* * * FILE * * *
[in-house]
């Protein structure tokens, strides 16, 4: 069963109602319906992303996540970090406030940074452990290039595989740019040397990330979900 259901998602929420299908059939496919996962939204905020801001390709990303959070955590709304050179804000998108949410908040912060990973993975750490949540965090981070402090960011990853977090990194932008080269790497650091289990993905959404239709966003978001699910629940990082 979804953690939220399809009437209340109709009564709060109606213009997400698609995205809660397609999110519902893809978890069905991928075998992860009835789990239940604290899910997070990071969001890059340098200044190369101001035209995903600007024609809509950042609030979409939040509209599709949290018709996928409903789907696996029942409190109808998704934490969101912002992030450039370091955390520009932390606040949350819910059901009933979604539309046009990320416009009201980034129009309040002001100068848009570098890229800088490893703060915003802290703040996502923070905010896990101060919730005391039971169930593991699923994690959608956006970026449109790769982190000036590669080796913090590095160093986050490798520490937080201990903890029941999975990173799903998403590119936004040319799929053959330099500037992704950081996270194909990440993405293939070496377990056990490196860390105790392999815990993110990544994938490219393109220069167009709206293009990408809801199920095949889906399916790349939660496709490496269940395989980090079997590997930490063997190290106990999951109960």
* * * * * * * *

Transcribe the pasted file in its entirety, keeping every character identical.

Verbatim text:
[in-house]
């Protein structure tokens, strides 16, 4: 069963109602319906992303996540970090406030940074452990290039595989740019040397990330979900 259901998602929420299908059939496919996962939204905020801001390709990303959070955590709304050179804000998108949410908040912060990973993975750490949540965090981070402090960011990853977090990194932008080269790497650091289990993905959404239709966003978001699910629940990082 979804953690939220399809009437209340109709009564709060109606213009997400698609995205809660397609999110519902893809978890069905991928075998992860009835789990239940604290899910997070990071969001890059340098200044190369101001035209995903600007024609809509950042609030979409939040509209599709949290018709996928409903789907696996029942409190109808998704934490969101912002992030450039370091955390520009932390606040949350819910059901009933979604539309046009990320416009009201980034129009309040002001100068848009570098890229800088490893703060915003802290703040996502923070905010896990101060919730005391039971169930593991699923994690959608956006970026449109790769982190000036590669080796913090590095160093986050490798520490937080201990903890029941999975990173799903998403590119936004040319799929053959330099500037992704950081996270194909990440993405293939070496377990056990490196860390105790392999815990993110990544994938490219393109220069167009709206293009990408809801199920095949889906399916790349939660496709490496269940395989980090079997590997930490063997190290106990999951109960």